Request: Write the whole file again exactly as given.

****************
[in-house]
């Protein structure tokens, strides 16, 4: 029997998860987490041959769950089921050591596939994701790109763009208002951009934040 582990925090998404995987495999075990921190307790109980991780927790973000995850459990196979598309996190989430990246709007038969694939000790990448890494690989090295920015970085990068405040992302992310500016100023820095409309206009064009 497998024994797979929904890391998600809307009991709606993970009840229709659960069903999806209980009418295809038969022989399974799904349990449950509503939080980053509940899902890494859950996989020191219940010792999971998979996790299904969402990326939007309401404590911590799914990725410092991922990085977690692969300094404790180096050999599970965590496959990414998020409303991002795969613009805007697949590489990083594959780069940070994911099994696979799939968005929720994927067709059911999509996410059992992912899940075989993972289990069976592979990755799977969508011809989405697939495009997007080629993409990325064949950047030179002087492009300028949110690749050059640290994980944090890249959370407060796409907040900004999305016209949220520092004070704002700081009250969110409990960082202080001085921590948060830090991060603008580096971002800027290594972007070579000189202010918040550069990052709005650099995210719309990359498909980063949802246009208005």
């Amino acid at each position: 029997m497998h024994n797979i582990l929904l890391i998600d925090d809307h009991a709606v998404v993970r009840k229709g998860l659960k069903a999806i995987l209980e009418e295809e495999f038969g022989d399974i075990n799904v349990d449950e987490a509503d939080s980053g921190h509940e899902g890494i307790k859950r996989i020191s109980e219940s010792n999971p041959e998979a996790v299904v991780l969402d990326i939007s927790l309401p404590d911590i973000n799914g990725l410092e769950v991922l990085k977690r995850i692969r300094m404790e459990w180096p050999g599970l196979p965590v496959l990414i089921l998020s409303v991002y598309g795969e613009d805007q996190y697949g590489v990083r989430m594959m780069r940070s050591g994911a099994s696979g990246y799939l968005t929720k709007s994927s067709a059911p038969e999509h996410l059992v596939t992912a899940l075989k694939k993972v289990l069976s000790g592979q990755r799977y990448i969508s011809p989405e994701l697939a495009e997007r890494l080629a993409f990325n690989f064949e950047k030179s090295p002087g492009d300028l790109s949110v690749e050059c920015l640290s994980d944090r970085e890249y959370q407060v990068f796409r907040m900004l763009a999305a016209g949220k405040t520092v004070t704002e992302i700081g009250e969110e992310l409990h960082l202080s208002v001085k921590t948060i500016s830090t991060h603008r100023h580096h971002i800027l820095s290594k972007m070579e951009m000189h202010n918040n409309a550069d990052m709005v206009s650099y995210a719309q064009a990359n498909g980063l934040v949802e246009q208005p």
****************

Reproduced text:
[in-house]
């Protein structure tokens, strides 16, 4: 029997998860987490041959769950089921050591596939994701790109763009208002951009934040 582990925090998404995987495999075990921190307790109980991780927790973000995850459990196979598309996190989430990246709007038969694939000790990448890494690989090295920015970085990068405040992302992310500016100023820095409309206009064009 497998024994797979929904890391998600809307009991709606993970009840229709659960069903999806209980009418295809038969022989399974799904349990449950509503939080980053509940899902890494859950996989020191219940010792999971998979996790299904969402990326939007309401404590911590799914990725410092991922990085977690692969300094404790180096050999599970965590496959990414998020409303991002795969613009805007697949590489990083594959780069940070994911099994696979799939968005929720994927067709059911999509996410059992992912899940075989993972289990069976592979990755799977969508011809989405697939495009997007080629993409990325064949950047030179002087492009300028949110690749050059640290994980944090890249959370407060796409907040900004999305016209949220520092004070704002700081009250969110409990960082202080001085921590948060830090991060603008580096971002800027290594972007070579000189202010918040550069990052709005650099995210719309990359498909980063949802246009208005």
């Amino acid at each position: 029997m497998h024994n797979i582990l929904l890391i998600d925090d809307h009991a709606v998404v993970r009840k229709g998860l659960k069903a999806i995987l209980e009418e295809e495999f038969g022989d399974i075990n799904v349990d449950e987490a509503d939080s980053g921190h509940e899902g890494i307790k859950r996989i020191s109980e219940s010792n999971p041959e998979a996790v299904v991780l969402d990326i939007s927790l309401p404590d911590i973000n799914g990725l410092e769950v991922l990085k977690r995850i692969r300094m404790e459990w180096p050999g599970l196979p965590v496959l990414i089921l998020s409303v991002y598309g795969e613009d805007q996190y697949g590489v990083r989430m594959m780069r940070s050591g994911a099994s696979g990246y799939l968005t929720k709007s994927s067709a059911p038969e999509h996410l059992v596939t992912a899940l075989k694939k993972v289990l069976s000790g592979q990755r799977y990448i969508s011809p989405e994701l697939a495009e997007r890494l080629a993409f990325n690989f064949e950047k030179s090295p002087g492009d300028l790109s949110v690749e050059c920015l640290s994980d944090r970085e890249y959370q407060v990068f796409r907040m900004l763009a999305a016209g949220k405040t520092v004070t704002e992302i700081g009250e969110e992310l409990h960082l202080s208002v001085k921590t948060i500016s830090t991060h603008r100023h580096h971002i800027l820095s290594k972007m070579e951009m000189h202010n918040n409309a550069d990052m709005v206009s650099y995210a719309q064009a990359n498909g980063l934040v949802e246009q208005p």